Replies: 103 - Last Post: May 13, 2012 11:39 PM Last Post By: Standanista
May 4, 2012 5:16 AM
15Youve no idea how tempted I was last week to put big scratches in along the sides when walking past all those parked minibuses in town
I've often had similar thoughts, usually involving a baseball bat and windows...... If I remember the police in Cochabamba started removing licence plates and towing vehicles away during a transport strike a few months ago; the strike ended remarkably quickly.
The La Paz transport trait I hate the most, out of several, is when minibuses stop to pick up passengers immediately after turning into a side street off the Prado, directly in front of you, thus blocking your perambulatory stroll down the broken pavement
Particularly cunning is the tactic of stopping right after a junction on the Prado, causing a queue of minibuses doing the same behind that block access to the side street completely. When the lights change this then leads to another queue of traffic trying to cross the Prado to enter the side street that blocks the Prado. The traffic police and their whistles dont stand a chance with the cacophony of horns that results.
May 4, 2012 6:42 AM
16"doing the same behind that block access to the side street completely. When the lights change this then leads to another queue of traffic trying to cross the Prado to enter the side street that blocks the Prado. The traffic police and their whistles dont stand a chance with the cacophony of horns that results"
This is so annoying and is the cause, along with the other random "i own the road" type stops of the congestion in La Paz. Its ironic that the people who moan about the congestion the most - the taxi drivers - are actually the ones that cause it, but they are too stupid to see this. If there was a a set of rules enforced and people obeyed them the traffic system here would be fine.
Another favorite of mine is the strange decision making process drivers here have of when there is a narrow street with a single car parked in it they choose to park there car on the opposite side of the road perfectly lined up with the other car essentially blocking the street ignoring every other place in the street that would have made a perfectly acceptable parking spot
An idea i had this morning though is if they cant get more car tow trucks quickly then why not get a load of the large trucks and fit those "cow catchers" that you get on the front of trains that go through cattle areas (the big metal pointy things that move them out of the way) and simply drive them around the blocked areas of the city early morning. The zebras can be utilized to move pedestrians out of the way of the flying minibuses and any damaged caused can be charged to the bus owners. Seriously, I should be president - pity a foreigner isnt allowed but as soon as my nationality comes through , look out for me on those ballet sheets.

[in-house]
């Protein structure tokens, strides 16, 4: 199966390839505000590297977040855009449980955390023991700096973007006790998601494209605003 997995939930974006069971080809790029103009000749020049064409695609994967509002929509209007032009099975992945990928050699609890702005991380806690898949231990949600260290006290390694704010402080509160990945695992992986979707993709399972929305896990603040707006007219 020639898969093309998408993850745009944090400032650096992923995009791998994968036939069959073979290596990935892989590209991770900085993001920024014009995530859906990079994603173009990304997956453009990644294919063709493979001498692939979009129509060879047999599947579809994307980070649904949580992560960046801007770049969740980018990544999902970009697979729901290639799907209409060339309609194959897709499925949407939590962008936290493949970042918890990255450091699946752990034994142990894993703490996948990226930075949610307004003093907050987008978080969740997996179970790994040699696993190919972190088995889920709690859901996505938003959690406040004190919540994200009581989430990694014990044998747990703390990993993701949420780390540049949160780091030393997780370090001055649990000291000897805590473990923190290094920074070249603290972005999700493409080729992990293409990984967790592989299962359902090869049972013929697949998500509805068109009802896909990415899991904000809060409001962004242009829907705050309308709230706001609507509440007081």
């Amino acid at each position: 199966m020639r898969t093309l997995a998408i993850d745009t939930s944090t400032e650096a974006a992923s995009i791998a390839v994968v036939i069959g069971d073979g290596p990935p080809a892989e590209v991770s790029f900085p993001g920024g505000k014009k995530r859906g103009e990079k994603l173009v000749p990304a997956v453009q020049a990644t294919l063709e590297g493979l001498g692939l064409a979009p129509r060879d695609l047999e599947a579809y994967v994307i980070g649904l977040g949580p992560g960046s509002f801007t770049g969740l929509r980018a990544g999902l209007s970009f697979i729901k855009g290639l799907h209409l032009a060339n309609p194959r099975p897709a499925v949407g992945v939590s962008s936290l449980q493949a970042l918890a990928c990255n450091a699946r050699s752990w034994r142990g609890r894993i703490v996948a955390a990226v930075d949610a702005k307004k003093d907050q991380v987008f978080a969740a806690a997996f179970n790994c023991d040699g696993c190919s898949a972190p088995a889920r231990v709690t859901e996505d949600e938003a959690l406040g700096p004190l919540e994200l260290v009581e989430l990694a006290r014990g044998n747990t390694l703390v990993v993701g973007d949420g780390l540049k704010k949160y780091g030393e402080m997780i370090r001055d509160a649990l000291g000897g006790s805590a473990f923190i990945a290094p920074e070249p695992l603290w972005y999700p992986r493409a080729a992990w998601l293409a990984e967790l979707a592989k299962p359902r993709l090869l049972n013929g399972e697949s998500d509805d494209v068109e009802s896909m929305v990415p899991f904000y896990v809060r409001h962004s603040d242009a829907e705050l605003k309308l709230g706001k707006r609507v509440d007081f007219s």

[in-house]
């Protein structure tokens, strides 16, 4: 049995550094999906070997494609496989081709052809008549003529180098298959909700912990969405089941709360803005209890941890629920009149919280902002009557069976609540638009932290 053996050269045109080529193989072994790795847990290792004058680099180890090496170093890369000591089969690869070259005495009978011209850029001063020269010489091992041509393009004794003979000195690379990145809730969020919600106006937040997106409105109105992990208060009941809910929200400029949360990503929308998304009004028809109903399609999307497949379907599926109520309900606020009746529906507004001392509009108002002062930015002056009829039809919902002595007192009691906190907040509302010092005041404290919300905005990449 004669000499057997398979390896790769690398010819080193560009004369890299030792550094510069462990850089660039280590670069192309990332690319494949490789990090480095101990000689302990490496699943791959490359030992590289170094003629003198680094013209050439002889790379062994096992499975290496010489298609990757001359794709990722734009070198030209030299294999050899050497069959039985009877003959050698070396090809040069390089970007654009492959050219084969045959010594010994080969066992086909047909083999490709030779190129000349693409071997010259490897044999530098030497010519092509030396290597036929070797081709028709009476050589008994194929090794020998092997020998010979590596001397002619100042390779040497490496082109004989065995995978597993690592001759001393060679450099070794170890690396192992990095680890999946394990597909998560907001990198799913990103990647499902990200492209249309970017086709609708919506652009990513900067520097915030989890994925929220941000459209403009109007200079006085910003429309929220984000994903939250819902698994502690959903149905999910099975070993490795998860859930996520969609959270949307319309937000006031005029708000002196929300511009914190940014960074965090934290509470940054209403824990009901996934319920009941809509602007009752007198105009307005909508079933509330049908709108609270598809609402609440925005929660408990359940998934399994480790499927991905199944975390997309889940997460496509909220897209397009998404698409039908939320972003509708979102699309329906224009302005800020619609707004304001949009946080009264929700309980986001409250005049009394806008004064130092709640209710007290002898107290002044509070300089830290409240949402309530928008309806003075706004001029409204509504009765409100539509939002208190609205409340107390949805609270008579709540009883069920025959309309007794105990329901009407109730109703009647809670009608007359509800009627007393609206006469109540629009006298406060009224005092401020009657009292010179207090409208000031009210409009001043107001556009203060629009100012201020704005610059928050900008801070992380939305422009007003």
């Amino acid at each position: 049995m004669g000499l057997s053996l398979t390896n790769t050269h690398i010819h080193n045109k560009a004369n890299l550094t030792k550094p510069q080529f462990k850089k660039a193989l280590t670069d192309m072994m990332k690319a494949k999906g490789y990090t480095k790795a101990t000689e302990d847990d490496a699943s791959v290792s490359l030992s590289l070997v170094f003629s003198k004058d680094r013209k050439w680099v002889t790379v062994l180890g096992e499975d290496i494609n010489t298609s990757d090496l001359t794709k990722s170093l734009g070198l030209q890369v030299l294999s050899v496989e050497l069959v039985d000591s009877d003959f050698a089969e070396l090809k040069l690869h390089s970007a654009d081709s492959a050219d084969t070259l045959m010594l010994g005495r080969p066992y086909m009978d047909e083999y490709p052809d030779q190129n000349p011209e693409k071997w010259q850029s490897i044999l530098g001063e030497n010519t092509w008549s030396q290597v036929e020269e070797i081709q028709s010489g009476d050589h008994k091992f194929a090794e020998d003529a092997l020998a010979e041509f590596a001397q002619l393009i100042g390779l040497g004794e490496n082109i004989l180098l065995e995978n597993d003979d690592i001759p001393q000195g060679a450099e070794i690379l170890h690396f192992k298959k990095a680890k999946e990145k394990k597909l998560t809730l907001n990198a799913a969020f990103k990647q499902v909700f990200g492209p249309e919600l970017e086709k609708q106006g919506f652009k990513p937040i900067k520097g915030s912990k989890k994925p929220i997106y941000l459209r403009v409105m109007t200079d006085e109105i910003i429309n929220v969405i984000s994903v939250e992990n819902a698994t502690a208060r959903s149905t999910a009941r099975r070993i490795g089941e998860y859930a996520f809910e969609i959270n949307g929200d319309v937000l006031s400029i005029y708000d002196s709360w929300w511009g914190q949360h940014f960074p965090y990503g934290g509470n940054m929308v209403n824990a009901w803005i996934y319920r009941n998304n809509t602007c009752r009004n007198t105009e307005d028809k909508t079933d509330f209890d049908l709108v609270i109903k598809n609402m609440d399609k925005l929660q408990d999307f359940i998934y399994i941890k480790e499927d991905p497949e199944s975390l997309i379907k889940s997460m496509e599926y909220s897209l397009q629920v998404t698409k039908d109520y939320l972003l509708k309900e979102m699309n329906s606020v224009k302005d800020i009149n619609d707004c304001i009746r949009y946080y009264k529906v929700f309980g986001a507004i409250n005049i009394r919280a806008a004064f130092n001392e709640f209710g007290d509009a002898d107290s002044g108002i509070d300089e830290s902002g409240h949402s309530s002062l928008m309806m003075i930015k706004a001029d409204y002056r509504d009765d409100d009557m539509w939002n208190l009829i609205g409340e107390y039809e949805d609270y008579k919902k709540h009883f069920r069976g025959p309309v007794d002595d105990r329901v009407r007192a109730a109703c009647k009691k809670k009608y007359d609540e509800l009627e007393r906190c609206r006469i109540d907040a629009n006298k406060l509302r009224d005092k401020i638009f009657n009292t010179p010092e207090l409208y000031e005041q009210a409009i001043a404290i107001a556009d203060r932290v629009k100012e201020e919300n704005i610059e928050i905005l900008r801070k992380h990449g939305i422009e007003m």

May 4, 2012 7:05 AM
17That's the one I was referring to, agreed! THE worst.
I like the "removing number plates and towing away" tactic. In the recent La Paz case, given that the police were in a way on the side of the strikers as discussed above, I guess it was never going to happen.
May 4, 2012 7:30 AM
18"I like the "removing number plates and towing away" tactic. In the recent La Paz case, given that the police were in a way on the side of the strikers as discussed above, I guess it was never going to happen."
then sack them also. Can you tell im running out of patience with these groups.
I was watching the doctors squirt syringes of piss at police last night on telly (for those that dont know Bolivia , this was a news article and not some strange fetish video Id borrowed from james) and was shouting they should be arrested and have their licences taken from them. Then for one horrible moment i thought I was turning in maggie thatcher and that shut me up.
May 4, 2012 7:42 AM
19then sack them also. Can you tell im running out of patience with these groups. I was watching the doctors squirt syringes of piss at police last night on telly (for those that dont know Bolivia , this was a news article and not some strange fetish video Id borrowed from james) and was shouting they should be arrested and have their licences taken from them. Then for one horrible moment i thought I was turning in maggie thatcher and that shut me up.